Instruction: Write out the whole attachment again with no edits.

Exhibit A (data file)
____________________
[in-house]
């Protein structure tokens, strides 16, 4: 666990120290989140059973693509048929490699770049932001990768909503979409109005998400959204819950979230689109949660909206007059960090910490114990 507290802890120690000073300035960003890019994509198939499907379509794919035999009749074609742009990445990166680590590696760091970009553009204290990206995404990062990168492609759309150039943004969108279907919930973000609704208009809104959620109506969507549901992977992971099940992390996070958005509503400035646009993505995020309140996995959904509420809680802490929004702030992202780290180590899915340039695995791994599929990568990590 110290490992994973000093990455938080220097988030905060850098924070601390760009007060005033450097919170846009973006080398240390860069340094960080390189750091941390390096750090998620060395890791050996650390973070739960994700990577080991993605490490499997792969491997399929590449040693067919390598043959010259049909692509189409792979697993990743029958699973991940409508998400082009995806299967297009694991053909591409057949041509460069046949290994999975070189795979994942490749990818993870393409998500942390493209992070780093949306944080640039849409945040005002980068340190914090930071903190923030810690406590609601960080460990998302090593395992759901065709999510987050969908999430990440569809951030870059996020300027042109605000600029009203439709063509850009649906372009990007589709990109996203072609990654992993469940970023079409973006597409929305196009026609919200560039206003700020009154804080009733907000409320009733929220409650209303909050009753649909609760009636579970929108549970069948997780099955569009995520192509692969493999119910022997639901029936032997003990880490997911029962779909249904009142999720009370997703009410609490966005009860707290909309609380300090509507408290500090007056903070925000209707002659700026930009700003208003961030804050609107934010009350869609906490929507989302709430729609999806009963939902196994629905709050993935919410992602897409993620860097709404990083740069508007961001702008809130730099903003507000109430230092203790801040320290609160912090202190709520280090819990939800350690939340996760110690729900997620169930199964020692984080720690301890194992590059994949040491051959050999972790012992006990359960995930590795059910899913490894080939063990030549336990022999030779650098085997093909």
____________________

[in-house]
């Protein structure tokens, strides 16, 4: 666990120290989140059973693509048929490699770049932001990768909503979409109005998400959204819950979230689109949660909206007059960090910490114990 507290802890120690000073300035960003890019994509198939499907379509794919035999009749074609742009990445990166680590590696760091970009553009204290990206995404990062990168492609759309150039943004969108279907919930973000609704208009809104959620109506969507549901992977992971099940992390996070958005509503400035646009993505995020309140996995959904509420809680802490929004702030992202780290180590899915340039695995791994599929990568990590 110290490992994973000093990455938080220097988030905060850098924070601390760009007060005033450097919170846009973006080398240390860069340094960080390189750091941390390096750090998620060395890791050996650390973070739960994700990577080991993605490490499997792969491997399929590449040693067919390598043959010259049909692509189409792979697993990743029958699973991940409508998400082009995806299967297009694991053909591409057949041509460069046949290994999975070189795979994942490749990818993870393409998500942390493209992070780093949306944080640039849409945040005002980068340190914090930071903190923030810690406590609601960080460990998302090593395992759901065709999510987050969908999430990440569809951030870059996020300027042109605000600029009203439709063509850009649906372009990007589709990109996203072609990654992993469940970023079409973006597409929305196009026609919200560039206003700020009154804080009733907000409320009733929220409650209303909050009753649909609760009636579970929108549970069948997780099955569009995520192509692969493999119910022997639901029936032997003990880490997911029962779909249904009142999720009370997703009410609490966005009860707290909309609380300090509507408290500090007056903070925000209707002659700026930009700003208003961030804050609107934010009350869609906490929507989302709430729609999806009963939902196994629905709050993935919410992602897409993620860097709404990083740069508007961001702008809130730099903003507000109430230092203790801040320290609160912090202190709520280090819990939800350690939340996760110690729900997620169930199964020692984080720690301890194992590059994949040491051959050999972790012992006990359960995930590795059910899913490894080939063990030549336990022999030779650098085997093909």